Aya de Leon

author – activist – faculty – mom

Clock Prayer Poem: Flashback Inspired by #BWWriting

So inspired to be in the Black Women Writing Twitter conversation today hosted by @BitchMedia and @SafyHallanFarah.

 

I posted a couple excerpts of this poem. Here it is in it’s entirety. I wrote it several years ago, before I had my daughter.

 

Clock Prayer       

i resist the notion of biological clocks ticking

fillls my ears

      for-ty

            for-ty

                  for-ty

                        for-ty

 

like a race

my feet throb against asphalt

muscles burn beneath sweat slick skin

lungs gasping toward the deadline

my life this

frantic pressure to-do list

 

get over childhood shit find partner develop artistic career  do couples counseling

cut hip hop/spoken word album slow down have more fun finish hip hop theater show

do def poetry  finish MFA degree  take care of health  have more fun exercise more

spend more time with family  finish first novel finish second novel  slow down finish non-fiction book get day job make real money slow down  have more fun

 

over winter break

i crank out three hundred pages of new novel

grad school peers gasp at extreme output

don’t understand I race against

race against

race against

how black women artists

      oh, are you one of the dancers?

fight to keep up with

      sorry, we already have a chick on the bill

male peers with wives

      we liked your work a lot, but we just don’t think it has universal appeal…

male peers with girlfriends who dedicate themselves to their man’s career

      we’d love to have you perform, but we can’t pay you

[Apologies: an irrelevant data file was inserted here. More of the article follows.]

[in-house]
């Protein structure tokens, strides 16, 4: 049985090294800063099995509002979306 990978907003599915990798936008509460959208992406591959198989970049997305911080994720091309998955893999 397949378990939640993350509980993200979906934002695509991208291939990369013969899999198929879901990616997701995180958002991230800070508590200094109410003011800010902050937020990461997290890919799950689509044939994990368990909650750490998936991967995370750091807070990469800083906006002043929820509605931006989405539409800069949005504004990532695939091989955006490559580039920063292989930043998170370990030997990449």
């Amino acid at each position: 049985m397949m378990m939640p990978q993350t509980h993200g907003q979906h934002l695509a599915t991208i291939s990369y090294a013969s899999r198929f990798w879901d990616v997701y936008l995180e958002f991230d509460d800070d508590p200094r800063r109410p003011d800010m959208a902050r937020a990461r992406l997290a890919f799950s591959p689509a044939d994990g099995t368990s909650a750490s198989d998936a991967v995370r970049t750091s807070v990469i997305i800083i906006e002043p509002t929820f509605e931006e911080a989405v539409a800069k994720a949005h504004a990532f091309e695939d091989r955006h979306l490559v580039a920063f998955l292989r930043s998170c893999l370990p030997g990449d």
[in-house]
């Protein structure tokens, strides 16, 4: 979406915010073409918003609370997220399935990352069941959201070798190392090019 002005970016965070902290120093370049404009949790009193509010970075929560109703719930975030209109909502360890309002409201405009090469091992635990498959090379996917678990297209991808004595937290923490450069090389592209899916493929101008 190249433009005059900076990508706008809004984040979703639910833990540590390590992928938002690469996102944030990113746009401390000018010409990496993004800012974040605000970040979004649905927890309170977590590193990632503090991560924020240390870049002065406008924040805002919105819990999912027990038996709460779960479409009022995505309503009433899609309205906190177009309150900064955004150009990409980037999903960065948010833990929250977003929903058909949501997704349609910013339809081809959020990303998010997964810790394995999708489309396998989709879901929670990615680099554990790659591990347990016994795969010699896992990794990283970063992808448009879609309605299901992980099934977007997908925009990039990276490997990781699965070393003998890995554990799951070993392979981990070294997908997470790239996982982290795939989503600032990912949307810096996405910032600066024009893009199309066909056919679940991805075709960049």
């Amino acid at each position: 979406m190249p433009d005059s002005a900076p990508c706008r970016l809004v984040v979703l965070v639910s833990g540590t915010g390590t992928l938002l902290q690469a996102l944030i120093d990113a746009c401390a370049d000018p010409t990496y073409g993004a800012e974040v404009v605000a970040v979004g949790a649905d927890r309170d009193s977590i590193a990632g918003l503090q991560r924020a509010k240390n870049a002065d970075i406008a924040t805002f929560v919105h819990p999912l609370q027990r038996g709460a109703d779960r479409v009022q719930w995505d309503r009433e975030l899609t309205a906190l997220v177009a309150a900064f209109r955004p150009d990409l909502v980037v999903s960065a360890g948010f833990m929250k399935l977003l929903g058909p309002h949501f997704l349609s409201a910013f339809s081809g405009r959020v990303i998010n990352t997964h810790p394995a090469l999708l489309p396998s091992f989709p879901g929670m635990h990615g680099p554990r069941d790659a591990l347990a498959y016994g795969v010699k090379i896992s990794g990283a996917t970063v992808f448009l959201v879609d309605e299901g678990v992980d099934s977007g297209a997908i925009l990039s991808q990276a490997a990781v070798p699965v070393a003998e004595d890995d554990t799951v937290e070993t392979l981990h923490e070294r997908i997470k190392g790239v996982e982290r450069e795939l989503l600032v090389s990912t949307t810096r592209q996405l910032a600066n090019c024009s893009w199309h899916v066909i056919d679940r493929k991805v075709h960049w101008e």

male peers with legions of female fans an army of free labor

      I just love his work  I have the biggest crush on him!

male favorites of women producers/presenters/directors/gatekeepers and

      his show proudly sponsored by…

backed by male-run institutions

      not now, but maybe we can book you during women’s history month

male peers get the hookup

      do you have a really sexy poem?

baby mamas in the bleachers raise their kids

as they dash

do you have a really sexy poem? something to, you know, really get the audience going?

 

black and female and femme  we run in a different lane

no groupies

no cheerleading squad

no corporate sponsorship

stitch our own running clothes

childless already a lap behind

exhausted but steady

we finally fall out

with babies in arms

soft brown next generation

pressed against nursing breasts

watch our male peers

swish past

 

blood pounds in my ears like ticking

      for-ty

            for-ty

                  for-ty

                        for-ty

in praise of Vasudhara*

one pair of hands pressed against my ovaries

on pair on the keyboard

one pair clasped tight in prayer

calling on Elegba^

calling on Oshun^

calling on Yemaya^

calling on the ancestors

ori mi wagbo ti wa^^

I sprint

for the (un)finished

line

 

 

*Vasudhara is a name for the Buddhist bodhisattva of abundance and fertility. She is considered to be the consort of Kuvera, the god of wealth.

Vasudhara is popular in Nepal, where she is a common household deity. She is usually represented with six arms. In the lower left hand she usually holds her characteristic symbol, the treasure vase. The hand above holds another distinguishing attribute, the ears of corn (Tib. ‘bru’I sne ma). The third left hand holds a book, the Prajnaparamita sutra.

The lower right hand is in the varada mudra of charity; the one above holds three precious wish-fulfilling jewels, while the upper hand makes a mudra of salutation. The right leg is pendent, and the foot is unsupported resting upon a vase.

^Elegba, Oshun & Yemaya are deities or Orisha, manifestations of God in the cosmology of the Yoruba of Nigeria. Elegba is the deity associated with the crossroads, chance, trickery, and destiny. Oshun is the deity associated with rivers, wealth, fertility, sexuality and creativity. Yemaya is the deity associated with motherhood, nurture and the ocean.

^^ori mi wagbo ti wa – a Yoruba incantation: I accept the divine destiny of my head [in Yoruba worldview, the soul is said to be in the head.]

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This entry was posted on February 25, 2015 by in Uncategorized.

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